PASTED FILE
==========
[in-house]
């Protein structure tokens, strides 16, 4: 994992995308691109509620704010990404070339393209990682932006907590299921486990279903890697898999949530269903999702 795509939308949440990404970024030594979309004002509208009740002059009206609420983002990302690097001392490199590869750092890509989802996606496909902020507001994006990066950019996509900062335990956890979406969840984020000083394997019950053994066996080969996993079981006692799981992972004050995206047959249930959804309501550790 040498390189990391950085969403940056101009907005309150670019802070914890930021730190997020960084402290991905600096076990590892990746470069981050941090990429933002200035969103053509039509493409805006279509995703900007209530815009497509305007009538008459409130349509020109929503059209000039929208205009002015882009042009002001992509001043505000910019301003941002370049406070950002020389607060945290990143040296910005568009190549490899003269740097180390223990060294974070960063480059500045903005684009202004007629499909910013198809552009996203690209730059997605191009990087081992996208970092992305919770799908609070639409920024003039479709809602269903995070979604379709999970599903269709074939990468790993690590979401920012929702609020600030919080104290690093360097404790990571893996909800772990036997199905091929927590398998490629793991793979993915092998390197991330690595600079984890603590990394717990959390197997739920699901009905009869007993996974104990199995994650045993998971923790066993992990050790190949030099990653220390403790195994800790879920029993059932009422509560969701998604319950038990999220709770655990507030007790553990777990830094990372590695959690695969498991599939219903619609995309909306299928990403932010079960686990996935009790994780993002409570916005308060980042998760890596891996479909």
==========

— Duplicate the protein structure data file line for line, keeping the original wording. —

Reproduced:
[in-house]
């Protein structure tokens, strides 16, 4: 994992995308691109509620704010990404070339393209990682932006907590299921486990279903890697898999949530269903999702 795509939308949440990404970024030594979309004002509208009740002059009206609420983002990302690097001392490199590869750092890509989802996606496909902020507001994006990066950019996509900062335990956890979406969840984020000083394997019950053994066996080969996993079981006692799981992972004050995206047959249930959804309501550790 040498390189990391950085969403940056101009907005309150670019802070914890930021730190997020960084402290991905600096076990590892990746470069981050941090990429933002200035969103053509039509493409805006279509995703900007209530815009497509305007009538008459409130349509020109929503059209000039929208205009002015882009042009002001992509001043505000910019301003941002370049406070950002020389607060945290990143040296910005568009190549490899003269740097180390223990060294974070960063480059500045903005684009202004007629499909910013198809552009996203690209730059997605191009990087081992996208970092992305919770799908609070639409920024003039479709809602269903995070979604379709999970599903269709074939990468790993690590979401920012929702609020600030919080104290690093360097404790990571893996909800772990036997199905091929927590398998490629793991793979993915092998390197991330690595600079984890603590990394717990959390197997739920699901009905009869007993996974104990199995994650045993998971923790066993992990050790190949030099990653220390403790195994800790879920029993059932009422509560969701998604319950038990999220709770655990507030007790553990777990830094990372590695959690695969498991599939219903619609995309909306299928990403932010079960686990996935009790994780993002409570916005308060980042998760890596891996479909």